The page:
Two dimensional materials simulation for advancement of thermoelectrics


We are aiming to find the best two dimensional (2D) materials for thermoelectrics that convert waste heat into electricity. Despite long research in thermoelectrics, the efficiency of power conversion remains low, about 10%. Previous theory and experimental works suggest that nanomaterials can enhance thermoelectric performance. In our previous work, we found a new guiding rule that ensures thermoelectric enhancement, i.e. material confinement size (thicknesses or diameters) should be smaller than the thermal de Broglie wavelength. Two-dimensional materials satisfy this condition and might render the best thermoelectrics. Superconductivity observed in two atomic layers of carbon (twisted bilayer graphene) is a dramatic example that 2D materials can host excellent electronic properties. We believe that different species of 2D materials, such as, twisted bilayer transition metal dichalcogenides can be the best thermoelectrics that possesses tunable bandgaps and a large density of states.

Two dimensional materials, thermoelectrics

In this proposals, we are aiming to design the best thermoelectric devices based on 2D semiconductors. The single layer species can be stacked on top of another creating homo or heterobilayers. Due to this stacking, inter layer interactions dramatically change the electronic properties and as a result it should change the thermoelectrics. There are tens of monolayer species now have been fabricated and thus one can simulate almost a hundred of combination bilayers. Having this library will be very important to the progress of science and technology of thermoelectrics.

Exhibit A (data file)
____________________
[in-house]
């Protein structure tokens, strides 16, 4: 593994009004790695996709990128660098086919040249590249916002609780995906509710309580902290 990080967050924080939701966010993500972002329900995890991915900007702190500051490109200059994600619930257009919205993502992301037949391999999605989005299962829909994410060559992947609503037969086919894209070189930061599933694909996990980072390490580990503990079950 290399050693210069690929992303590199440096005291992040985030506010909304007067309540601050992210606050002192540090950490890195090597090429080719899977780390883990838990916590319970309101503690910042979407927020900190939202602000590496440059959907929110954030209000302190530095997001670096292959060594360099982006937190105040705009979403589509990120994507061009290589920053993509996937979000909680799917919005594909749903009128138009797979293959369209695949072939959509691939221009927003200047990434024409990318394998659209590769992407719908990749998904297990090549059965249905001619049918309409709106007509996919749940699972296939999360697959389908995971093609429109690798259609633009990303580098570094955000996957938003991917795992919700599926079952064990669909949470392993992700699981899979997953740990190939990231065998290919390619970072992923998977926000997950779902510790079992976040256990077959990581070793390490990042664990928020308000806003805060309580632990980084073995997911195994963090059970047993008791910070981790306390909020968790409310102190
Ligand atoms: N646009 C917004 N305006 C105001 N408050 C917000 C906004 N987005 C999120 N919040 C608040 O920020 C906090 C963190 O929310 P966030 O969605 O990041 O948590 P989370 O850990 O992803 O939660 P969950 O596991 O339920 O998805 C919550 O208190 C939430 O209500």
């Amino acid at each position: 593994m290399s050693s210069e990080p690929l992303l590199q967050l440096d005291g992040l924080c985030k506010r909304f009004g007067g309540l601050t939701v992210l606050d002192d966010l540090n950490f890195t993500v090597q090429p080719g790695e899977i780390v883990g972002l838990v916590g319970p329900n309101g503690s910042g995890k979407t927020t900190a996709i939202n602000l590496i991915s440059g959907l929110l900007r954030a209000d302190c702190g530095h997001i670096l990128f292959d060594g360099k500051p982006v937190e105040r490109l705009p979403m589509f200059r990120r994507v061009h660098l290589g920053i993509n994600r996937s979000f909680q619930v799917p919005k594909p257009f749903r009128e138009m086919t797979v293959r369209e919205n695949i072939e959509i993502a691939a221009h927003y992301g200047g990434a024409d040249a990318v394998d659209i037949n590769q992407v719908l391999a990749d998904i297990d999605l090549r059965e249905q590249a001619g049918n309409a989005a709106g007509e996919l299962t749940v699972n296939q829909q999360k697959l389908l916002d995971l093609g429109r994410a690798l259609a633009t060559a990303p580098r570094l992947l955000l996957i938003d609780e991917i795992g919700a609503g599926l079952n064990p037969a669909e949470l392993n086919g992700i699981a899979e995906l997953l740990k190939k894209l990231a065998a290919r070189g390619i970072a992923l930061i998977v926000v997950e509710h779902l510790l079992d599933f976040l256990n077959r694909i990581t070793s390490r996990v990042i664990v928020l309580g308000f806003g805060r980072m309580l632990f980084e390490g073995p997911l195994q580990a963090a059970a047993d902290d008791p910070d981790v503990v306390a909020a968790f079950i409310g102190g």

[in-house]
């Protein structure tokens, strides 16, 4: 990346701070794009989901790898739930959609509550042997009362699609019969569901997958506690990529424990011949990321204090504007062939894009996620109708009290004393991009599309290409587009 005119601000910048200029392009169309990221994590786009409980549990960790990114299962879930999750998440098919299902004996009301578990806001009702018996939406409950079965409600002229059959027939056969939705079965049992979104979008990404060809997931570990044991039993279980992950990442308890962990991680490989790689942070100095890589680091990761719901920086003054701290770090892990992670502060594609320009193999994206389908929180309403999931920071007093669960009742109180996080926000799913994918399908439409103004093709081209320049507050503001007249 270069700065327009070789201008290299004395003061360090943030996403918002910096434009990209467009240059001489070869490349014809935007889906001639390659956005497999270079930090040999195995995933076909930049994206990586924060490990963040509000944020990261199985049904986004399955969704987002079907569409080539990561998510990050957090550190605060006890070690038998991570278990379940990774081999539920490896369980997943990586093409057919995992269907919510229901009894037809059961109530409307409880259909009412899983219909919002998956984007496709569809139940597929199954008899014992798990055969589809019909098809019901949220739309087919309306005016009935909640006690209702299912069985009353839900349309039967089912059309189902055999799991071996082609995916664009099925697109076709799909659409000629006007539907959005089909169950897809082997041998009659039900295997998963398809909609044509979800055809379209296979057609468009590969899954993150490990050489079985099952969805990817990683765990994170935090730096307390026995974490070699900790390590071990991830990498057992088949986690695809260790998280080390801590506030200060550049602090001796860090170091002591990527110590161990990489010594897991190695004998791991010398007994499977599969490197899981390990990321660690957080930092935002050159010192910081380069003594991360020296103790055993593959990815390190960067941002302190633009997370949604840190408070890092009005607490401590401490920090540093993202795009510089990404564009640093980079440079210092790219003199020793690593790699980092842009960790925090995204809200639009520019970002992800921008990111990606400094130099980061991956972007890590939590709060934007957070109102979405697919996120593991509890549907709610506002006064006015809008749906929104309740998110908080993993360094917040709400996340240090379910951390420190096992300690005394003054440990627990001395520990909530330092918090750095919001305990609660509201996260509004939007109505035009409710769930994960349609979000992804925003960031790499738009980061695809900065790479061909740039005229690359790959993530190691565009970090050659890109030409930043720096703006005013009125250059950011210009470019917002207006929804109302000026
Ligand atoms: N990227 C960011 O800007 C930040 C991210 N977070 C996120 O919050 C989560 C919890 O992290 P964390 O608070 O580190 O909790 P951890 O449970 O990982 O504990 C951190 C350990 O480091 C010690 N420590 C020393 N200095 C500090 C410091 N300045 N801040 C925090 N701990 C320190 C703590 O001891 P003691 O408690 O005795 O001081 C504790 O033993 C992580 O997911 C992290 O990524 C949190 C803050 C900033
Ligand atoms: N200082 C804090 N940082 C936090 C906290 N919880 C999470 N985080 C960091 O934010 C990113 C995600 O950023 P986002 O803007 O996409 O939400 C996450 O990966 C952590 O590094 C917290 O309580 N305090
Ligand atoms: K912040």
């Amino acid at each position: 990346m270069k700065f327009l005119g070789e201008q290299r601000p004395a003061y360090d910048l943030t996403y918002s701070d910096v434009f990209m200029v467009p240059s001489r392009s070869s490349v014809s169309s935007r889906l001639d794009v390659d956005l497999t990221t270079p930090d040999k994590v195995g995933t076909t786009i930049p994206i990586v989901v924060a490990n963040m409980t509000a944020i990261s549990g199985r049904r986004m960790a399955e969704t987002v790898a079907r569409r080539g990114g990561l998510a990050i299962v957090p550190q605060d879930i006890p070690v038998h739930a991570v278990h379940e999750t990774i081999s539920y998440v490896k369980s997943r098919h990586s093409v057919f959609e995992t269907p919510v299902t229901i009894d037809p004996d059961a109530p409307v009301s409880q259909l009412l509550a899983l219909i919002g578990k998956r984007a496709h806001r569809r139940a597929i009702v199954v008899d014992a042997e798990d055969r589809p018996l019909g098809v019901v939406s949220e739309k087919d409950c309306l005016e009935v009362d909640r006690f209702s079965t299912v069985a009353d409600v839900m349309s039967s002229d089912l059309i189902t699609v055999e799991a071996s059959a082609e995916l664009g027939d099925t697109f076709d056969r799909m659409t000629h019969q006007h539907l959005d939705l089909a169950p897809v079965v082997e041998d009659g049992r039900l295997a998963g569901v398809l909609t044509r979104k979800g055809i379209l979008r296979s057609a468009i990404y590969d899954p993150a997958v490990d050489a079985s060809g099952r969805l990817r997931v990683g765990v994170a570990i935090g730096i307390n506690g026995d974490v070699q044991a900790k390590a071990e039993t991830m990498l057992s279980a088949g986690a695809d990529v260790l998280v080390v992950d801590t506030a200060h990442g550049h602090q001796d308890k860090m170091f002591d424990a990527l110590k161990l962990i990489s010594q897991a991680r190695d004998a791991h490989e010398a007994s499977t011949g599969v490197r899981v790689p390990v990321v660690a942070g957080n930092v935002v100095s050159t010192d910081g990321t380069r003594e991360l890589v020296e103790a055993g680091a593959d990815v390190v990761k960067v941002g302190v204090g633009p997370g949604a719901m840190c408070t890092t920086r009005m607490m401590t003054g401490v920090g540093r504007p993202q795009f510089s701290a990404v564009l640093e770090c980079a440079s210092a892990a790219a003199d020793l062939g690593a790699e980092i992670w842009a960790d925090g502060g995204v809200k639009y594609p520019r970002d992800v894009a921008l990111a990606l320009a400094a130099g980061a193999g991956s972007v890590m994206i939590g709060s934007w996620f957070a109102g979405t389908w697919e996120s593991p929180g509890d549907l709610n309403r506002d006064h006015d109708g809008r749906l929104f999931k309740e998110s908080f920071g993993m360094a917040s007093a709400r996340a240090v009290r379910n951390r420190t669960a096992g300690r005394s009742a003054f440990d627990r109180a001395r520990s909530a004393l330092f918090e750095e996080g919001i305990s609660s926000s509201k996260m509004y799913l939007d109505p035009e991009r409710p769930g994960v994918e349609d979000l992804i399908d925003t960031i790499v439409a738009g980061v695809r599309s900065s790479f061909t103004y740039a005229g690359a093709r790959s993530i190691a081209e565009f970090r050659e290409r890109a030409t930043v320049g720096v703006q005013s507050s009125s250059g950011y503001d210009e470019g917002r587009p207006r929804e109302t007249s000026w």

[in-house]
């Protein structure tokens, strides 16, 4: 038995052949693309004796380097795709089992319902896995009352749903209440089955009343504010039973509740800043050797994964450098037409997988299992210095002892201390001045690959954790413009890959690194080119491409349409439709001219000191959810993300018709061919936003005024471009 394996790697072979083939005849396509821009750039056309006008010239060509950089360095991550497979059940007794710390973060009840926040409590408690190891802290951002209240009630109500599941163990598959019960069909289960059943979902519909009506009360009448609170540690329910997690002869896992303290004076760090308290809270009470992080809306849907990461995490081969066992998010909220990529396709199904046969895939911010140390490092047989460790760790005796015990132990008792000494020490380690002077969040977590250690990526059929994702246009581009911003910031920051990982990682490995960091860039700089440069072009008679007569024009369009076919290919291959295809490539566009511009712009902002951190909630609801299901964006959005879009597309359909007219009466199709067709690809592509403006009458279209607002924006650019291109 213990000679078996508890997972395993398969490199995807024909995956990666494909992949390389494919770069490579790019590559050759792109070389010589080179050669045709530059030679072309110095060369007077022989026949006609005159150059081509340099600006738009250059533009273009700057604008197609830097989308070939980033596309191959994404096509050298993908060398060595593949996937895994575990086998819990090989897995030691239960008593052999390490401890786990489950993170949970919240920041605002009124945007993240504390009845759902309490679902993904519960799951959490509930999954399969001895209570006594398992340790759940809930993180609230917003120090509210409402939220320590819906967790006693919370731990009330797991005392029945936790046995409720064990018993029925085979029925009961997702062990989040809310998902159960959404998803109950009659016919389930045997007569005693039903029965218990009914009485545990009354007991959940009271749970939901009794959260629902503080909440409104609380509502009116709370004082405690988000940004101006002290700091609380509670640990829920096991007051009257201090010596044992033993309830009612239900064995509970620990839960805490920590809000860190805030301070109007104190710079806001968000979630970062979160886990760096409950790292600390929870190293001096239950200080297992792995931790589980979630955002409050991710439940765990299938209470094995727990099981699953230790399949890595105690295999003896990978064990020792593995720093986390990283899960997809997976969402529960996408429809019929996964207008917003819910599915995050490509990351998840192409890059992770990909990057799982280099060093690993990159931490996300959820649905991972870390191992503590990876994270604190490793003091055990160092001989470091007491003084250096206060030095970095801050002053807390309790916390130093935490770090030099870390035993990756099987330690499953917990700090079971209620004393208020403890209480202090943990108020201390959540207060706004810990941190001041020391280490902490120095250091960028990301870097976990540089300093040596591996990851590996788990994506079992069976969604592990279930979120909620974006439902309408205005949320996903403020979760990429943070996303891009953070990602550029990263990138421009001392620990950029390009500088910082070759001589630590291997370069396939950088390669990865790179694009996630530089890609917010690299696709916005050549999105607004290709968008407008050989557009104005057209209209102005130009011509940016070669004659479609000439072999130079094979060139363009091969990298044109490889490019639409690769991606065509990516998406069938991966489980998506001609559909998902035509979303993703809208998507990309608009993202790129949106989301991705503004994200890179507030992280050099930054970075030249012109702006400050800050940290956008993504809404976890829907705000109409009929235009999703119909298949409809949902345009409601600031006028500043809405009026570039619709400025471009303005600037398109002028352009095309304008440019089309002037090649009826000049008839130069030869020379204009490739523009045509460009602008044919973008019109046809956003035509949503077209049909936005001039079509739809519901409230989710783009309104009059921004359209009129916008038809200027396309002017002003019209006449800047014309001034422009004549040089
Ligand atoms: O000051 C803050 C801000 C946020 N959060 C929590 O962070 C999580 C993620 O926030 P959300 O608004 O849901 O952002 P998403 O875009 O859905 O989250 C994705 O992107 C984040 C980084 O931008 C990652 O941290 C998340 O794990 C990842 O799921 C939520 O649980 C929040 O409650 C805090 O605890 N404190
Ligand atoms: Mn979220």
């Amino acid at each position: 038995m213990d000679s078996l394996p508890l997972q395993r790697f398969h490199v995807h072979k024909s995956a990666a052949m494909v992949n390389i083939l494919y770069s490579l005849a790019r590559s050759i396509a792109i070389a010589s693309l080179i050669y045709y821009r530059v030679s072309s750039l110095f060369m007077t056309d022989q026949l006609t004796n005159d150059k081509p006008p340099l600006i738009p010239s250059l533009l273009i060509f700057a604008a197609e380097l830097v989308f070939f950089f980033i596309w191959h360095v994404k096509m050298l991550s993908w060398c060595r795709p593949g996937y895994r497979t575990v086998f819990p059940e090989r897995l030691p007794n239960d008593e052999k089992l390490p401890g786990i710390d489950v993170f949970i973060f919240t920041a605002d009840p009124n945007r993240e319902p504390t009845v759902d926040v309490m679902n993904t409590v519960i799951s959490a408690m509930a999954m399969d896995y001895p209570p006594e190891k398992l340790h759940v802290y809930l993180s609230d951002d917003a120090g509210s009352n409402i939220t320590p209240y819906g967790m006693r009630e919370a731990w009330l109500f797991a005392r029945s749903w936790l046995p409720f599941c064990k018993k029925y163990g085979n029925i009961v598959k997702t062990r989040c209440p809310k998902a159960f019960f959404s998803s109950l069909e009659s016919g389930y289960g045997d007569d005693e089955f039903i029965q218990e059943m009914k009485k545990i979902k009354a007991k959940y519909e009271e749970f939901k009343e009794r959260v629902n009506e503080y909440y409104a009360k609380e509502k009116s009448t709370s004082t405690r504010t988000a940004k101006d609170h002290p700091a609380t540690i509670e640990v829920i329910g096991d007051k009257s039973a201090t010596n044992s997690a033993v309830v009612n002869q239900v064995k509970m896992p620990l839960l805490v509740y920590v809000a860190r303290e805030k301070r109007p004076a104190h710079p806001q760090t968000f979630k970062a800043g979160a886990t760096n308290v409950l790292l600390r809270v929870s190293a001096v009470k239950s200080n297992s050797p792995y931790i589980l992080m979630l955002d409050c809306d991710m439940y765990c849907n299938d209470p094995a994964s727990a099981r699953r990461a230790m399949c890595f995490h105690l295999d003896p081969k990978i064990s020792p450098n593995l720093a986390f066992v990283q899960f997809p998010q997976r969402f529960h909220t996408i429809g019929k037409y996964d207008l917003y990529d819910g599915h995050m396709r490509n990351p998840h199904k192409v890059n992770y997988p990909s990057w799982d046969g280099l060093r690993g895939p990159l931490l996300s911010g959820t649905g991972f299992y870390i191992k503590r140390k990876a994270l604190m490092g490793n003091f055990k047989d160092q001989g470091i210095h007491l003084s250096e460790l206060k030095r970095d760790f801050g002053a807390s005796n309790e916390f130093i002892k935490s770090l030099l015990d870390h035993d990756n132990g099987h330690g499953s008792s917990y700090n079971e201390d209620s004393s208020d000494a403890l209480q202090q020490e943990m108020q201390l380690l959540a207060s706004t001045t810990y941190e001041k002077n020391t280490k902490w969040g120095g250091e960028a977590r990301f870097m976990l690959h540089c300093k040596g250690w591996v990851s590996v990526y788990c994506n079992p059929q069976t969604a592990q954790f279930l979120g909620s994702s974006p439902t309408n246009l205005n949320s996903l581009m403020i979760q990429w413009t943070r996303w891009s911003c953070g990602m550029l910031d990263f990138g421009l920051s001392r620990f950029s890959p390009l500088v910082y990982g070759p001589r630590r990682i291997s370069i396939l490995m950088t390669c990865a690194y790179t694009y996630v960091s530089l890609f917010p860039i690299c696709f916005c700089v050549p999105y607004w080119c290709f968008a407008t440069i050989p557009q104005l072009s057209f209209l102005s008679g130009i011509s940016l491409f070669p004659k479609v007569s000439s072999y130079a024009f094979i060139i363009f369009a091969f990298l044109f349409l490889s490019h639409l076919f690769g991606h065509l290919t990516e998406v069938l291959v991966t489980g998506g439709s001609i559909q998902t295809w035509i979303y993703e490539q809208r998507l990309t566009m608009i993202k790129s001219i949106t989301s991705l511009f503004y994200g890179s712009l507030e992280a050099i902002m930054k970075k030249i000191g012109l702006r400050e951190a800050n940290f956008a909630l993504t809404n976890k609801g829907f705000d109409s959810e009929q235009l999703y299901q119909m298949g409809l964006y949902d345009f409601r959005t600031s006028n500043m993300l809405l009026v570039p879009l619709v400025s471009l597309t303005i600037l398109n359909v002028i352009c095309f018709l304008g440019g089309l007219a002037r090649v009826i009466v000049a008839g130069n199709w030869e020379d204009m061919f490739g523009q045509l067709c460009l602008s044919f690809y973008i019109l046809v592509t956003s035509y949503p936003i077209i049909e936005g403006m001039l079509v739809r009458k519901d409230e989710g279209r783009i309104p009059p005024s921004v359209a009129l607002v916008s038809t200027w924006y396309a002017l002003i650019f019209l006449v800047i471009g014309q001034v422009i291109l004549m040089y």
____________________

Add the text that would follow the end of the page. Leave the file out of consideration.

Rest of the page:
The detailed calculation can be performed numerically via density functional theory and the tight binding method. In density functional calculation we assume that the electronic states can be described by an expansion of plane waves and then the exchange and correlation energy is assumed to be functional of density. The structure relaxation and electronic structure calculations can be done with self-consistent calculation. After calculating the electronic structure the thermoelectric properties such as Seebeck coefficient, electronic and thermal conductivity from electron can be calculated using semi-classical Boltzmann transport equation.


Eddwi Hesky Hasdeo (LIPI)
Ferensa Oemry (LIPI)
Muhammad Yusrul Hanna (LIPI)
Ahmad Ridwan Tresna Nugraha (Tohoku University)
Adam Badra Cahaya (UI)

6.Computation plan (required processor core hours, data storage, software, etc)

8 nodes
data about 1 Gb
Software: quantum espresso and fortran

7.Source of funding
Currently applying for Insinas and Toray Research Grant
2 Papers
9.Date of usage
10/12/2018 - 31/12/2019
10.Gpu usage
11.Supporting files
12.Created at
13.Approval status